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Adaptive behavior is defined as the set of skills that individuals should be able to perform at a certain age. Examples include social skills, cleaning, and personal grooming. Professionals call this life skills social competence, or adaptive behavioral functioning.
Children with special needs might be delayed in these areas. Part of the assessment for children with special needs is their ability to perform behaviors like those listed above.
As children mature, they can display more complex adaptive behaviors. Preschool-aged children learn to get dressed on their own and tie shoelaces. Third graders can order for themselves at a restaurant. Sixth graders can do certain chores and manage their allowance. Teenagers become more independent by taking public transport on their own, drive and perhaps even do grocery shopping.
Assessment for Adaptive Behavior
The examples cited above are examples of age-appropriate behaviors for each age group. There are behavioral milestones to be achieved, and the inability to do so can be a cause for concern to parents. Achieving behavioral milestones is the standard that serves as a guide when observing a child’s development.
To help determine whether a child has learning delays and or disabilities, they are assessed using adaptive behavior assessments.
Parents, teachers, and other primary caregivers of the child are asked to accomplish a questionnaire. This is done in conjunction with other tests administered by professionals in a controlled setting. The questionnaire will hopefully help the professionals get a better picture of the child’s behavior outside of the testing site.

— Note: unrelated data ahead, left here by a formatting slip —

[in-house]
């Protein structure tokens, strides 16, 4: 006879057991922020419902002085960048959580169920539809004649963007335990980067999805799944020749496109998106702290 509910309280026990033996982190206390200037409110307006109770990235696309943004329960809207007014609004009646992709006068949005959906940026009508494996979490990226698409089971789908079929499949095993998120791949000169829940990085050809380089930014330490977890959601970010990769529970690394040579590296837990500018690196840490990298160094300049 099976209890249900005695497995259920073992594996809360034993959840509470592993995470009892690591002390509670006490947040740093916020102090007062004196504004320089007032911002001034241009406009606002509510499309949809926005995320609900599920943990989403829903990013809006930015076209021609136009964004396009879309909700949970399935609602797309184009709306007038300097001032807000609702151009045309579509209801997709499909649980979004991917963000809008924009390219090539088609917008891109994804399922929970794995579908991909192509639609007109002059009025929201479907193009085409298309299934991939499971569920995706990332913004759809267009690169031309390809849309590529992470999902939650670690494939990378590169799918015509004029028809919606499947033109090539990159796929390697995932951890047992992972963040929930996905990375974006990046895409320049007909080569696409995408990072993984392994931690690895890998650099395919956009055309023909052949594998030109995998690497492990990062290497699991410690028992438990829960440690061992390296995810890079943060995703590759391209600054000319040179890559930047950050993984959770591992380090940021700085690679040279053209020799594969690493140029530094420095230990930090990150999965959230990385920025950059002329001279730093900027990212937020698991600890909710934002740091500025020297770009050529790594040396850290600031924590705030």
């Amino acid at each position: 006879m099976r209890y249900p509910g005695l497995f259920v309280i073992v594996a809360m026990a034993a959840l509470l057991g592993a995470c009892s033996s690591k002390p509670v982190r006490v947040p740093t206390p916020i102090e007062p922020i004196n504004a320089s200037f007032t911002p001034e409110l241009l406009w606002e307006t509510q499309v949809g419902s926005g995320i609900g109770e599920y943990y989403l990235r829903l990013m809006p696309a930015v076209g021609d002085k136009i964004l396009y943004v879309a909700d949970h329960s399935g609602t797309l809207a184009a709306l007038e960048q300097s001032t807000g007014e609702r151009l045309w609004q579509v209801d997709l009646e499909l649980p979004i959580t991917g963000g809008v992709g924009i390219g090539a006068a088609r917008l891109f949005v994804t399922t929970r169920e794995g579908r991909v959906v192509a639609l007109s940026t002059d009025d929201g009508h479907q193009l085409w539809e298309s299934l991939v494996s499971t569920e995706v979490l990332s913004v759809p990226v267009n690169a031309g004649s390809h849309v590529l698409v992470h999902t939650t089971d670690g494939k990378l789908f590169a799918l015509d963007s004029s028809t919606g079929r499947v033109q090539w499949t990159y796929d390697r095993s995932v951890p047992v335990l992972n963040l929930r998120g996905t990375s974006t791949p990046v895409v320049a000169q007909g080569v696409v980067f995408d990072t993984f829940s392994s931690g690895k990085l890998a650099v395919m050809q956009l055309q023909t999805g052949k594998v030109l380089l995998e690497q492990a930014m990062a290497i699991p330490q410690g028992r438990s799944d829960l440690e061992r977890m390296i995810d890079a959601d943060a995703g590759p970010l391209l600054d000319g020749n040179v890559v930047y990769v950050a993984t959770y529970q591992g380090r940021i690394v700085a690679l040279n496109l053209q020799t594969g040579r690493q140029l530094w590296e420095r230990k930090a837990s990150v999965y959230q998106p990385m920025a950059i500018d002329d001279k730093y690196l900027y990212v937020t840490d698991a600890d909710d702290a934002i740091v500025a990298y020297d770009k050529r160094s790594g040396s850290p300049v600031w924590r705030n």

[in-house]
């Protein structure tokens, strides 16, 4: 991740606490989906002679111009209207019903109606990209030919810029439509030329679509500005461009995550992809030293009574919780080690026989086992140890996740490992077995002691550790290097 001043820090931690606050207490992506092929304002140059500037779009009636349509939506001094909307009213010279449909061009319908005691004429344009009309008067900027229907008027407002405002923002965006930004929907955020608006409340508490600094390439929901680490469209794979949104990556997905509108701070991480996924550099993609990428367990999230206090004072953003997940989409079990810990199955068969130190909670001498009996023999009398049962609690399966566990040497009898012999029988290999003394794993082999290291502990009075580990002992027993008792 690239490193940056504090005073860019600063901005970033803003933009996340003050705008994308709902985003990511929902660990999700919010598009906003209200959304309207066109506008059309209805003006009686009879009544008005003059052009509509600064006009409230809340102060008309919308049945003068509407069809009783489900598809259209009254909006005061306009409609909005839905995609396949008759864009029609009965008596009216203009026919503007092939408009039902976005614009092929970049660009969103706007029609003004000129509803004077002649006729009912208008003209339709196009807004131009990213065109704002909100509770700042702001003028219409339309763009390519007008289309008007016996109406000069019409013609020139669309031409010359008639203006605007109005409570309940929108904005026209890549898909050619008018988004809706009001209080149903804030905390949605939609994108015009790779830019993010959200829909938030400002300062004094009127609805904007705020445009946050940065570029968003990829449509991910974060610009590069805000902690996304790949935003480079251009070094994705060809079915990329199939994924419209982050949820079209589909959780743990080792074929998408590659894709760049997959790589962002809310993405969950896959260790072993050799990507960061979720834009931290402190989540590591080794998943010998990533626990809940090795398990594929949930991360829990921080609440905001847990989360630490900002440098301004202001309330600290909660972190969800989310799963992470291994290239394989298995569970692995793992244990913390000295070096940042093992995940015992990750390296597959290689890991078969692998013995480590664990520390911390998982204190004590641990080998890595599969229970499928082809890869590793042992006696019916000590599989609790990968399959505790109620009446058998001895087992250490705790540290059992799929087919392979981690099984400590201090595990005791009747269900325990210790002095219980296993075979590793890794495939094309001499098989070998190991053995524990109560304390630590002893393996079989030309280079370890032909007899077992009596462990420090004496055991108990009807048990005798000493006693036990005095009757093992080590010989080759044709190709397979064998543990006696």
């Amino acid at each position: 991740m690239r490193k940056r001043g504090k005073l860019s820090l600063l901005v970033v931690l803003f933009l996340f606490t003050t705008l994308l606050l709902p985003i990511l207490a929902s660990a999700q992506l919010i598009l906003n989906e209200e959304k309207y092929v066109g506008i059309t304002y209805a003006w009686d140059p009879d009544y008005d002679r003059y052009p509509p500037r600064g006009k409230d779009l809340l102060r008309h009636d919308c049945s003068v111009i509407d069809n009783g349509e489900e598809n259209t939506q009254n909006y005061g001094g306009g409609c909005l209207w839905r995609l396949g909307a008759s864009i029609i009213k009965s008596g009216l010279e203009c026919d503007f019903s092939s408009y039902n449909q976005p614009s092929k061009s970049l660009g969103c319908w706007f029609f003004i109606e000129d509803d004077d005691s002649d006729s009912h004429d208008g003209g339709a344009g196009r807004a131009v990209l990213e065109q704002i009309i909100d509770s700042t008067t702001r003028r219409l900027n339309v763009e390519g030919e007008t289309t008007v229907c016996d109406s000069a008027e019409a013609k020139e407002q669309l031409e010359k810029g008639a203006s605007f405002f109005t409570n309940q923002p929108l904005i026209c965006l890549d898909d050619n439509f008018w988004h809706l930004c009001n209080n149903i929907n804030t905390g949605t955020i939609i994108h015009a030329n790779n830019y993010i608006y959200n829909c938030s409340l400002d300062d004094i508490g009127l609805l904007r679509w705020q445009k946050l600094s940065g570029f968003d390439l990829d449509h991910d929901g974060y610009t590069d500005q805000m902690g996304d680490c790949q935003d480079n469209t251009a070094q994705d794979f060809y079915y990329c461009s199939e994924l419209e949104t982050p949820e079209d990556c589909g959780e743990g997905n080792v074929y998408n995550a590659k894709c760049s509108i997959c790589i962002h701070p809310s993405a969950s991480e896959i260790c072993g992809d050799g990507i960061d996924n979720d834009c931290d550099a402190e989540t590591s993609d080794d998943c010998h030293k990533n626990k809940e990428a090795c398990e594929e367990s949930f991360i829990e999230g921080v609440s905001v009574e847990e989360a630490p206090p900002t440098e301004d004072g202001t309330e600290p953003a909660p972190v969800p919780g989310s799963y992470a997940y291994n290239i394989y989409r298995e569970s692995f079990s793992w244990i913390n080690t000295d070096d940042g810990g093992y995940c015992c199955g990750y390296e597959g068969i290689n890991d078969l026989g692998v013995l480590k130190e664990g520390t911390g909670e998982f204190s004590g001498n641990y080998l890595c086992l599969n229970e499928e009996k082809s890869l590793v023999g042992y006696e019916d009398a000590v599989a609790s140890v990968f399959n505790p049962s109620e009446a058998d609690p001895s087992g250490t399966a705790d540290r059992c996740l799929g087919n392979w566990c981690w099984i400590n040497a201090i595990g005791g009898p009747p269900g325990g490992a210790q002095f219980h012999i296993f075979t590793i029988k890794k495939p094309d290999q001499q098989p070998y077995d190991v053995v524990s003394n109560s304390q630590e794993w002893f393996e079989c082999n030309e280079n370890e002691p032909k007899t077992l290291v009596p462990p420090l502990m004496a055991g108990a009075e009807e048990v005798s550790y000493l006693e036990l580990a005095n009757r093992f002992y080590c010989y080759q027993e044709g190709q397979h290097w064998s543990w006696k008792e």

No Disability or Delay, But Not Adapting: What is Wrong?
Not all children who are not adapting have special needs. Some children can be unable to perform adaptive behaviors despite not having learning disabilities and delays.
I was once asked about an 8-year-old child who could not dress herself and put on her socks. During the interview, the parent confessed that she dressed her daughter every morning before they both head out—she to the office, her daughter to school. She did this because it was the fastest way to get ready and leave in the morning. The mother thought that she was being efficient every morning, but it unknowingly prevented the mastery of adaptive behavior.
Mastering Adaptive Behaviors Take Time
Children with special needs need to be assessed so that they can be taught adaptive behaviors. Those that do not have special needs need to have the opportunity to master these adaptive behaviors. Parents should give them the time and space to make mistakes to figure out the solution for themselves. Soon enough, they will be ready to take on bigger responsibilities.
Kids these days live in an era of convenience and smartphones. They hardly have to stand up to get things done. Parents should still give their children age-appropriate tasks like assigning household chores. Through these tasks, the child can master adaptive behaviors, which will prepare them for adulthood.
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